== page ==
• ‘Speech communities are extremely complex and language has to cover a huge range of social behaviour.’ Different language according to context
  • ‘Words become shibboleths, or social passwords- the more impractical, the more difficult, the better.’ In-groups define themselves and out-groups
  • ‘To create a standard language or to build a garden is to enter into a partnership with natural processes. Neither languages nor gardens are ever finished products.’ Use to argue language change is inevitable

David Crystal
  • ‘Language has no independent existence apart from the people who use it. It is not an end in itself’; it is a means to an end of understanding who you are and what society is like.’ Language as a tool for expressing identity/culture
  • ‘Teenagers use language as a kind of identity badge.’ Use in teenspeak discussions
  • ‘The chief use of slang is to show you’re one of the gang.’ Use to justify connection between language/identity

David Thorpe (former AFL player)
  • ‘The gay voice is a symbol- of homosexuality, of femininity- and symbols are very powerful.’ Social influence of language (also useful for PC and acceptance in Australia)

David Blair and Peter Collins (co-authors of English in Australia)
  • ‘An ethnolect, like a community language, offers a means of expressing linguistic identity, of demonstrating solidarity with one's ethnic group.’ Establishing cultural identity/social purpose of ethnolects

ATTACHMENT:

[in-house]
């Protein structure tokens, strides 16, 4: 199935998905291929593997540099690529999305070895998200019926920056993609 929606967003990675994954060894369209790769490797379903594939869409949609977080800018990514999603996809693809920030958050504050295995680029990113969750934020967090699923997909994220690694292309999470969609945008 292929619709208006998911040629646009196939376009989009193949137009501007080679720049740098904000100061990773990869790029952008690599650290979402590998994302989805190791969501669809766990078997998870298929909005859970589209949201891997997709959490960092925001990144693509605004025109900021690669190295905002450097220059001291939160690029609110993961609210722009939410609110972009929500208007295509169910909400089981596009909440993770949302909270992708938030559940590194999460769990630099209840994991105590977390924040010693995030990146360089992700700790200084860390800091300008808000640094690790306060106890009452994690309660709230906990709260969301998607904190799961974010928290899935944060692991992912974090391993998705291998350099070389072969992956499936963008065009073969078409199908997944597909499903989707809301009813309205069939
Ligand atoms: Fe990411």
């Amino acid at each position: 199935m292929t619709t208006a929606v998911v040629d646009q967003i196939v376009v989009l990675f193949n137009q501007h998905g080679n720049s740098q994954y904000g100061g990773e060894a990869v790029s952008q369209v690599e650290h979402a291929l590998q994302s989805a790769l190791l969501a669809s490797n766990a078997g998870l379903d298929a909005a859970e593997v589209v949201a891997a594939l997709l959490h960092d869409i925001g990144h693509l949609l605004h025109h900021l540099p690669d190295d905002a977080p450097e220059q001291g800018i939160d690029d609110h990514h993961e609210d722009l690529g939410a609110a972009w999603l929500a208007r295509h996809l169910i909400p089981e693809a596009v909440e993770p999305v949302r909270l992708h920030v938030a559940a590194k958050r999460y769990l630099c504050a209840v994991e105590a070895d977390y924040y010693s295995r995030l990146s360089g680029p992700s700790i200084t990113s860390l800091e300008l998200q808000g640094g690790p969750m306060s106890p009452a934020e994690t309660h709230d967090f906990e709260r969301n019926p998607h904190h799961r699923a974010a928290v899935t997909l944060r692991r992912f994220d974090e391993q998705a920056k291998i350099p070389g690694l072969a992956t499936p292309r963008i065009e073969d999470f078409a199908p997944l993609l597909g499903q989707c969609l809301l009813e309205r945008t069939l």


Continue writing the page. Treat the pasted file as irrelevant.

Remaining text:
Hugh Lunn (journalist)
  • ‘If you lose your language, you lose your personality, your character and who you are.’ Language as an important reflection and factor of self

Emily Trekell (linguist)
  • ‘Language can exacerbate unwanted stereotypes.’ Use for social division discussions

Michael Coyne (linguist)
  • ‘Pluricentric languages are both unifiers and dividers of people.’ Can be interpreted as building solidarity using a common identity OR cultural homogenisation

Don Watson
  • ‘I like having my own style; love my work or hate my work, it's my own.’ Stylistic choices establish individual identity (can form idiolect)

Wishing everyone the best of luck with exam prep! Only 47 days left, so remember that freedom is near. You got this!
ATAR: 99.75
UCAT: 95th

2022-2025: B. Radiography and Medical Imaging (Honours) @ Monash